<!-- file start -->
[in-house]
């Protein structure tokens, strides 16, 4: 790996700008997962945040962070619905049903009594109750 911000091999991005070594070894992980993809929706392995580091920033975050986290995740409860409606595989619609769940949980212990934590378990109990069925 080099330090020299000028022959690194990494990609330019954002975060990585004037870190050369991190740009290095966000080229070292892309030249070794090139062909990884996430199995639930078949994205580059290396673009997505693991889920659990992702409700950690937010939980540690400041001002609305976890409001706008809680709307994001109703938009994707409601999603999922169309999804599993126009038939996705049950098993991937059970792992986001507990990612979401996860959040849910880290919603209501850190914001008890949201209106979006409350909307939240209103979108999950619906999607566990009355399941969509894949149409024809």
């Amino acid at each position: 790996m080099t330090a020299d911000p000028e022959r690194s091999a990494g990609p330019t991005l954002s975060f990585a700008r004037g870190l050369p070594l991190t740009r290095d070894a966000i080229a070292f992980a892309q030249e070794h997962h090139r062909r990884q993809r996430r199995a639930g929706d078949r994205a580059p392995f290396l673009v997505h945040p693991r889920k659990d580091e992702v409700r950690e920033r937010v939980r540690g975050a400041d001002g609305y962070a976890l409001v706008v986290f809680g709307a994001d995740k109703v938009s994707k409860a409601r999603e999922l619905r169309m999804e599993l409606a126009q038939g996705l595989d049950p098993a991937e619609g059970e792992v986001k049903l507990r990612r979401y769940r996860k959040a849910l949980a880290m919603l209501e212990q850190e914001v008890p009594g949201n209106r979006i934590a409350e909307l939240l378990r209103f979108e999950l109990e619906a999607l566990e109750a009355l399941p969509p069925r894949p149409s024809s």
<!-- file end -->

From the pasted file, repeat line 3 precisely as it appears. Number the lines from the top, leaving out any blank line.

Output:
């Amino acid at each position: 790996m080099t330090a020299d911000p000028e022959r690194s091999a990494g990609p330019t991005l954002s975060f990585a700008r004037g870190l050369p070594l991190t740009r290095d070894a966000i080229a070292f992980a892309q030249e070794h997962h090139r062909r990884q993809r996430r199995a639930g929706d078949r994205a580059p392995f290396l673009v997505h945040p693991r889920k659990d580091e992702v409700r950690e920033r937010v939980r540690g975050a400041d001002g609305y962070a976890l409001v706008v986290f809680g709307a994001d995740k109703v938009s994707k409860a409601r999603e999922l619905r169309m999804e599993l409606a126009q038939g996705l595989d049950p098993a991937e619609g059970e792992v986001k049903l507990r990612r979401y769940r996860k959040a849910l949980a880290m919603l209501e212990q850190e914001v008890p009594g949201n209106r979006i934590a409350e909307l939240l378990r209103f979108e999950l109990e619906a999607l566990e109750a009355l399941p969509p069925r894949p149409s024809s």